By Carlos Osorio and David Shepardson

WINDSOR/WASHINGTON (Reuters) -A Canadian mayor said on Thursday his city was seeking a court order to remove anti-coronavirus mandate protesters who have blocked a vital U.S.-Canada trade route and forced automakers in both countries to reduce operations.

The closure of the Ambassador Bridge, one of the busiest border crossings in North America and a supply route for Detroit’s carmakers, has U.S. and Canadian officials scrambling to find alternate routes to limit any economic damage.

Canadian truckers started the protests as a “Freedom Convoy” occupying the capital, Ottawa, opposing a vaccinate-or-quarantine mandate for cross-border drivers mirrored by the U.S. government. They began blocking the Ambassador Bridge on Monday and have since shut two smaller border crossings.

Canadian federal ministers have called the blockade illegal and asked protesters to return home. Police near the Ambassador Bridge have begun receiving additional manpower, Drew Dilkens, mayor of Windsor, Ontario, which borders Detroit, told CNN.

“(If) the protesters don’t leave, there will have to be a path forward. If that means physically removing them, that means physically removing them, and we’re prepared to do that,” Dilkens said.

Dilkens later said Windsor was seeking an injunction from Ontario Superior Court to have the protesters removed, adding he was striving to resolve the issue peacefully and ensure nobody gets hurt.

“(While) it may be gratifying for someone to see the forced removal of the demonstrators, such action may inflame the situation and certainly cause more folks to come here and add to the protest, and we don’t want to risk additional conflict,” Dilkens said.

With traffic at times shut in both directions, General Motors Co and Chrysler-parent Stellantis said on Thursday they had to cancel or reduce shifts because of parts shortages, tacking on to earlier cuts announced by Ford Motor Co and Toyota Motor Corp.

Toyota said it was suspending production through Saturday at its plants in Ontario and Kentucky, affecting manufacturing of the Camry, RAV4 and other popular models.

The Ambassador Bridge was completely shut down in both directions on Thursday at 3:15 p.m. EST (2015 GMT), according to a Reuters witness.


Canadian Prime Minister Justin Trudeau said he was working with municipal leaders to do what was necessary to end the bridge blockade.

The shutdown has hurt “regular Canadians whether it’s grocery store prices, whether it’s jobs lost or suspended, whether it’s supply chains disrupted. This is hurting communities across the country,” Trudeau told reporters.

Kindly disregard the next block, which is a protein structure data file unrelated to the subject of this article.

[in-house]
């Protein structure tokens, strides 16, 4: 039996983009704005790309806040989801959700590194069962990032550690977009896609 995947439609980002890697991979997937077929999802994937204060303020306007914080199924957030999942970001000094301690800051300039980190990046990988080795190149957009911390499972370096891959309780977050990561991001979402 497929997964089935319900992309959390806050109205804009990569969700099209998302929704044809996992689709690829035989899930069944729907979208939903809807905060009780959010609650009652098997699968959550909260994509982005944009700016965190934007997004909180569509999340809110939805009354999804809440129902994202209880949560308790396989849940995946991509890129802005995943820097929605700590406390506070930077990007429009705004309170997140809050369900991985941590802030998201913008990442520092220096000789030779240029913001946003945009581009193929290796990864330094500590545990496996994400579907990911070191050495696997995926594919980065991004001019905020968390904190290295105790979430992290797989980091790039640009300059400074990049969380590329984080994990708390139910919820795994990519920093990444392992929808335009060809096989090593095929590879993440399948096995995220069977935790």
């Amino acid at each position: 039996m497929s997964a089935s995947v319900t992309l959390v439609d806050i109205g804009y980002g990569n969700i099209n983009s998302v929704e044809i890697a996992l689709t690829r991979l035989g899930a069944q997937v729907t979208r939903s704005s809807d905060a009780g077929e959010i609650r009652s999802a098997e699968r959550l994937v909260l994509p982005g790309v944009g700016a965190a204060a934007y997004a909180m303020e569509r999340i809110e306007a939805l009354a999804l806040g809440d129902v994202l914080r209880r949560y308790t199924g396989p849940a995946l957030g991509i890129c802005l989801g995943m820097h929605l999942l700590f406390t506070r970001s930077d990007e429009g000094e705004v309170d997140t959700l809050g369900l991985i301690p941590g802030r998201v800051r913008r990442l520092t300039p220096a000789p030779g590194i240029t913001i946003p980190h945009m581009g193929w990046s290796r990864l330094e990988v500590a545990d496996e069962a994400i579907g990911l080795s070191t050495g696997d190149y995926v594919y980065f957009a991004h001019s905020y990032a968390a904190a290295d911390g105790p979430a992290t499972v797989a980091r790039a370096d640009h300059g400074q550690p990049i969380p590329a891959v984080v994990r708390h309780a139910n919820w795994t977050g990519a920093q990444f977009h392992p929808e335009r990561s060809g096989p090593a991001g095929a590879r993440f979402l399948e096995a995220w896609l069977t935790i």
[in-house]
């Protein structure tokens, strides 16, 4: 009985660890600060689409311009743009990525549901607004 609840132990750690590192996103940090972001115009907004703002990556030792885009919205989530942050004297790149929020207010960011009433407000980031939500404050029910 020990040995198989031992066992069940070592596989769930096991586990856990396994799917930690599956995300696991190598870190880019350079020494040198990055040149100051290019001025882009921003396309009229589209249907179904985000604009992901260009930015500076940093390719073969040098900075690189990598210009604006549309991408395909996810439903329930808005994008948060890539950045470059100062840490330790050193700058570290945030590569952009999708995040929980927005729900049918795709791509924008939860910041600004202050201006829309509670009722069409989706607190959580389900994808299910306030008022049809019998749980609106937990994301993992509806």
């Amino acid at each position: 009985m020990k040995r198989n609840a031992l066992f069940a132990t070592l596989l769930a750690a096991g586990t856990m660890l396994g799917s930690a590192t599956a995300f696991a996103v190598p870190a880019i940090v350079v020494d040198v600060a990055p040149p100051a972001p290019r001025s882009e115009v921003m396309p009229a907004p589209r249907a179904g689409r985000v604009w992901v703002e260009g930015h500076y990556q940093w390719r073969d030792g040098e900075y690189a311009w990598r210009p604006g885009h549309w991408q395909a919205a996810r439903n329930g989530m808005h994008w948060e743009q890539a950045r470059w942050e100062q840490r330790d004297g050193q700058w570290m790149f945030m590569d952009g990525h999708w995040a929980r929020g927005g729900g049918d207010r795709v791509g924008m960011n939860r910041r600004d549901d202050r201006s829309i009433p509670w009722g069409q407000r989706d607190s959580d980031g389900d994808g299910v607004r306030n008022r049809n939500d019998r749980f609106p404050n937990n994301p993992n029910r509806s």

Public Safety Minister Marco Mendicino said federal police forces would be deployed to Windsor, near the bridge, and to Ottawa. Protesters began gathering with their vehicles there nearly two weeks ago and have occupied the main downtown street that runs by parliament, the Bank of Canada and the prime minister’s office.

Ottawa police said 25 people have been arrested on criminal charges.

“Day by day we are removing trucks” and stopping people from transporting fuel, Police Chief Peter Sloly said.

Some protests inspired by the Canadian truckers and their supporters have take place in Australia, New Zealand and France as the highly infectious Omicron variant of coronavirus begins to ease in some places.

White House economic adviser Brian Deese told MSNBC that U.S. President Joe Biden’s administration was “working in real time to divert cargo – that’s an imperfect solution – either by rail or by other bridges or by water”.

Deese said that while Washington supports legitimate, peaceful protests, “taking steps like this that do nothing but hurt the economy, hurt families who are just trying to make a living … really make no sense.”

More than two-thirds of the $511 billion in goods traded annually between Canada and the U.S. is transported by road. The Detroit International Bridge Company, which owns the Ambassador Bridge, urged Canada to either end the protest by repealing the vaccine mandate or remove the vehicles so trade can resume.

A third option was to do “nothing and hope this ends on its own: an option that will most likely prolong the blockade, further crippling our economy and putting more jobs at risk,” the company’s chairman, Matt Moroun, said in a statement.

Protesters blocked a second crossing in Alberta province late on Tuesday, and a third crossing between Manitoba province and North Dakota on Thursday.

Seeking to show support for the Canadian protesters, some U.S. truckers said they will send two convoys this weekend to a fourth border crossing that connects Buffalo, New York, and Fort Erie, Ontario.

“They will bring supplies to truckers and supporters to help them peacefully assemble in celebration of freedom,” the Convoy to Save America said in a statement.

(Reporting by Carlos Osorio in Windsor, Chris Gallagher and David Shepardson in Washington, Rod Nickel in Manitoba, Ismail Shakil in Bengarulu, Julie Gordon in Ottawa and Brendan O’Brien in Chicago; writing by Rami Ayyub; Editing by Mark Porter, Grant McCool and Lisa Shumaker)